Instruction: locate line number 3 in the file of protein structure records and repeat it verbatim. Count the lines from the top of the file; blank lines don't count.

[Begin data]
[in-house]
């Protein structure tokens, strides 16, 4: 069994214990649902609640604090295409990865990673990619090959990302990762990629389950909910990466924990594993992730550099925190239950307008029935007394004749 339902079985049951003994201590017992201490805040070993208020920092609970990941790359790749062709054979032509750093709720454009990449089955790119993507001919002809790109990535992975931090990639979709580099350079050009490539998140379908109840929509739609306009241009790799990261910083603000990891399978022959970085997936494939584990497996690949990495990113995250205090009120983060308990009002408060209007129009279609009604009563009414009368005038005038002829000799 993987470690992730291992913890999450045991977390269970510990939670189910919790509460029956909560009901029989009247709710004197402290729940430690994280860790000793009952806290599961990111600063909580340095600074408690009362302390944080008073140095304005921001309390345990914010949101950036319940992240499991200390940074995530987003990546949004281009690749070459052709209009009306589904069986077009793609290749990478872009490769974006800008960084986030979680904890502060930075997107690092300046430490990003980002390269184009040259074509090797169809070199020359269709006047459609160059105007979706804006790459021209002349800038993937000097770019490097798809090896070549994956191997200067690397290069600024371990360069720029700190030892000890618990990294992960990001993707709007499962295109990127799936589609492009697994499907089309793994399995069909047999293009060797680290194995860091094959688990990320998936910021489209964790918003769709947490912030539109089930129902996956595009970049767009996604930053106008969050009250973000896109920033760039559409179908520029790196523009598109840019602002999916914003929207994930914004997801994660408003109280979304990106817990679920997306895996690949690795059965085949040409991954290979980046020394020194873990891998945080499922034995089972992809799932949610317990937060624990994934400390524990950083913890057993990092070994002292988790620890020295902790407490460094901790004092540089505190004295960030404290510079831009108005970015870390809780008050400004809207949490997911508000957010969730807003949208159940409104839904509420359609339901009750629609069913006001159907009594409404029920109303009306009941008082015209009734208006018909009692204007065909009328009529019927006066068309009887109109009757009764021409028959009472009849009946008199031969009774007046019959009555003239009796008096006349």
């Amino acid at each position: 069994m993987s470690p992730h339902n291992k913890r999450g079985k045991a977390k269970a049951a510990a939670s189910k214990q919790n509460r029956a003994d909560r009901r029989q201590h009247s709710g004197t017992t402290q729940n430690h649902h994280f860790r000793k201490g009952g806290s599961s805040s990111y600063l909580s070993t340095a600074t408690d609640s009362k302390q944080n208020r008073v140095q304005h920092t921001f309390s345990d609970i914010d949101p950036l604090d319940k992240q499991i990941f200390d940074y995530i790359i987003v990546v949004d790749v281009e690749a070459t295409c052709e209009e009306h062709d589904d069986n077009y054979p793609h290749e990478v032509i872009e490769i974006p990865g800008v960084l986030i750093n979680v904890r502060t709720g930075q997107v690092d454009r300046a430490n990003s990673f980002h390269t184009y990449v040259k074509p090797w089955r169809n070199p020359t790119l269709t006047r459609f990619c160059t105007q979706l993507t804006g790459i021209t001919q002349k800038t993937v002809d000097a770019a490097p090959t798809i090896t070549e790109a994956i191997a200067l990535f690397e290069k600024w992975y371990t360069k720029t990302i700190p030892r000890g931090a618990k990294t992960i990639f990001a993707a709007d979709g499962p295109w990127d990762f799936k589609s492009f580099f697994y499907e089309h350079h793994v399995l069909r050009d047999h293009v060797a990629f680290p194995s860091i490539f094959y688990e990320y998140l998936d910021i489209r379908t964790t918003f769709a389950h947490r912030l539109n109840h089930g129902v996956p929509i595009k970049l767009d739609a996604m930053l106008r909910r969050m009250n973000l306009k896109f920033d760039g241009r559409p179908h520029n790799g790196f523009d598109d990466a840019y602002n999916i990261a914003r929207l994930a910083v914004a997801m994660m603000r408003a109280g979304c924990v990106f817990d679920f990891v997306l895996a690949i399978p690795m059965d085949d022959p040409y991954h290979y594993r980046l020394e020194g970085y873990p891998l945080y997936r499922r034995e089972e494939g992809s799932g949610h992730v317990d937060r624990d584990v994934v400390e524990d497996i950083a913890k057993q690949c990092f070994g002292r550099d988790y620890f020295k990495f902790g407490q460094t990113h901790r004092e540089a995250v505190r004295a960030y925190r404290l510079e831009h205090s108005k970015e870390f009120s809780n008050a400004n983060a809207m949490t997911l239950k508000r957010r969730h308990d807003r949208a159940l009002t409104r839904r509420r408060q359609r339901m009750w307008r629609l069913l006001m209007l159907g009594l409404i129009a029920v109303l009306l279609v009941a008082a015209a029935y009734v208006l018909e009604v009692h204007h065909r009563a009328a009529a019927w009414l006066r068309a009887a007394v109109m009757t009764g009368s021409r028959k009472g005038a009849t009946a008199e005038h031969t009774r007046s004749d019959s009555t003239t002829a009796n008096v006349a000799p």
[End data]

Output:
């Amino acid at each position: 069994m993987s470690p992730h339902n291992k913890r999450g079985k045991a977390k269970a049951a510990a939670s189910k214990q919790n509460r029956a003994d909560r009901r029989q201590h009247s709710g004197t017992t402290q729940n430690h649902h994280f860790r000793k201490g009952g806290s599961s805040s990111y600063l909580s070993t340095a600074t408690d609640s009362k302390q944080n208020r008073v140095q304005h920092t921001f309390s345990d609970i914010d949101p950036l604090d319940k992240q499991i990941f200390d940074y995530i790359i987003v990546v949004d790749v281009e690749a070459t295409c052709e209009e009306h062709d589904d069986n077009y054979p793609h290749e990478v032509i872009e490769i974006p990865g800008v960084l986030i750093n979680v904890r502060t709720g930075q997107v690092d454009r300046a430490n990003s990673f980002h390269t184009y990449v040259k074509p090797w089955r169809n070199p020359t790119l269709t006047r459609f990619c160059t105007q979706l993507t804006g790459i021209t001919q002349k800038t993937v002809d000097a770019a490097p090959t798809i090896t070549e790109a994956i191997a200067l990535f690397e290069k600024w992975y371990t360069k720029t990302i700190p030892r000890g931090a618990k990294t992960i990639f990001a993707a709007d979709g499962p295109w990127d990762f799936k589609s492009f580099f697994y499907e089309h350079h793994v399995l069909r050009d047999h293009v060797a990629f680290p194995s860091i490539f094959y688990e990320y998140l998936d910021i489209r379908t964790t918003f769709a389950h947490r912030l539109n109840h089930g129902v996956p929509i595009k970049l767009d739609a996604m930053l106008r909910r969050m009250n973000l306009k896109f920033d760039g241009r559409p179908h520029n790799g790196f523009d598109d990466a840019y602002n999916i990261a914003r929207l994930a910083v914004a997801m994660m603000r408003a109280g979304c924990v990106f817990d679920f990891v997306l895996a690949i399978p690795m059965d085949d022959p040409y991954h290979y594993r980046l020394e020194g970085y873990p891998l945080y997936r499922r034995e089972e494939g992809s799932g949610h992730v317990d937060r624990d584990v994934v400390e524990d497996i950083a913890k057993q690949c990092f070994g002292r550099d988790y620890f020295k990495f902790g407490q460094t990113h901790r004092e540089a995250v505190r004295a960030y925190r404290l510079e831009h205090s108005k970015e870390f009120s809780n008050a400004n983060a809207m949490t997911l239950k508000r957010r969730h308990d807003r949208a159940l009002t409104r839904r509420r408060q359609r339901m009750w307008r629609l069913l006001m209007l159907g009594l409404i129009a029920v109303l009306l279609v009941a008082a015209a029935y009734v208006l018909e009604v009692h204007h065909r009563a009328a009529a019927w009414l006066r068309a009887a007394v109109m009757t009764g009368s021409r028959k009472g005038a009849t009946a008199e005038h031969t009774r007046s004749d019959s009555t003239t002829a009796n008096v006349a000799p």